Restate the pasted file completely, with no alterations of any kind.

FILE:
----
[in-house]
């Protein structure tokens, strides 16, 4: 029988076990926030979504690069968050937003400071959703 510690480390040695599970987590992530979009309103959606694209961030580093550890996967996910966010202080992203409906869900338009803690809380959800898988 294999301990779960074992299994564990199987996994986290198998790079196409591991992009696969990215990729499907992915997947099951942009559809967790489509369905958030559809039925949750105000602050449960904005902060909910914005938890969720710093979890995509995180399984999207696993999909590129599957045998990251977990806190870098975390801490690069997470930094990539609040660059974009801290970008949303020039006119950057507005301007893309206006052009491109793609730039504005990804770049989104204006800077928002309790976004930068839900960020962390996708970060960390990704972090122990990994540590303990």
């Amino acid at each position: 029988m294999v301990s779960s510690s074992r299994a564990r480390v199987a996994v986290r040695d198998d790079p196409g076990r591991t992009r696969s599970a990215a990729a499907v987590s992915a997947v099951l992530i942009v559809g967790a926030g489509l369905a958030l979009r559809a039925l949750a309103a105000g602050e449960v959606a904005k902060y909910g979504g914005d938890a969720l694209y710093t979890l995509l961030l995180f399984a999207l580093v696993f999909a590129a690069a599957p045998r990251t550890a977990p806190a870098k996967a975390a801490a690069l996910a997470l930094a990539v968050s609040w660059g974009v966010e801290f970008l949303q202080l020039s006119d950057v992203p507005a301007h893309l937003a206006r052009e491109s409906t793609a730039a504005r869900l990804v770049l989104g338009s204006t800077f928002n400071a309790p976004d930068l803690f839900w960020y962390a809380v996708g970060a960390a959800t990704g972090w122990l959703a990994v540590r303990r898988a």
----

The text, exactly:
[in-house]
């Protein structure tokens, strides 16, 4: 029988076990926030979504690069968050937003400071959703 510690480390040695599970987590992530979009309103959606694209961030580093550890996967996910966010202080992203409906869900338009803690809380959800898988 294999301990779960074992299994564990199987996994986290198998790079196409591991992009696969990215990729499907992915997947099951942009559809967790489509369905958030559809039925949750105000602050449960904005902060909910914005938890969720710093979890995509995180399984999207696993999909590129599957045998990251977990806190870098975390801490690069997470930094990539609040660059974009801290970008949303020039006119950057507005301007893309206006052009491109793609730039504005990804770049989104204006800077928002309790976004930068839900960020962390996708970060960390990704972090122990990994540590303990």
């Amino acid at each position: 029988m294999v301990s779960s510690s074992r299994a564990r480390v199987a996994v986290r040695d198998d790079p196409g076990r591991t992009r696969s599970a990215a990729a499907v987590s992915a997947v099951l992530i942009v559809g967790a926030g489509l369905a958030l979009r559809a039925l949750a309103a105000g602050e449960v959606a904005k902060y909910g979504g914005d938890a969720l694209y710093t979890l995509l961030l995180f399984a999207l580093v696993f999909a590129a690069a599957p045998r990251t550890a977990p806190a870098k996967a975390a801490a690069l996910a997470l930094a990539v968050s609040w660059g974009v966010e801290f970008l949303q202080l020039s006119d950057v992203p507005a301007h893309l937003a206006r052009e491109s409906t793609a730039a504005r869900l990804v770049l989104g338009s204006t800077f928002n400071a309790p976004d930068l803690f839900w960020y962390a809380v996708g970060a960390a959800t990704g972090w122990l959703a990994v540590r303990r898988a």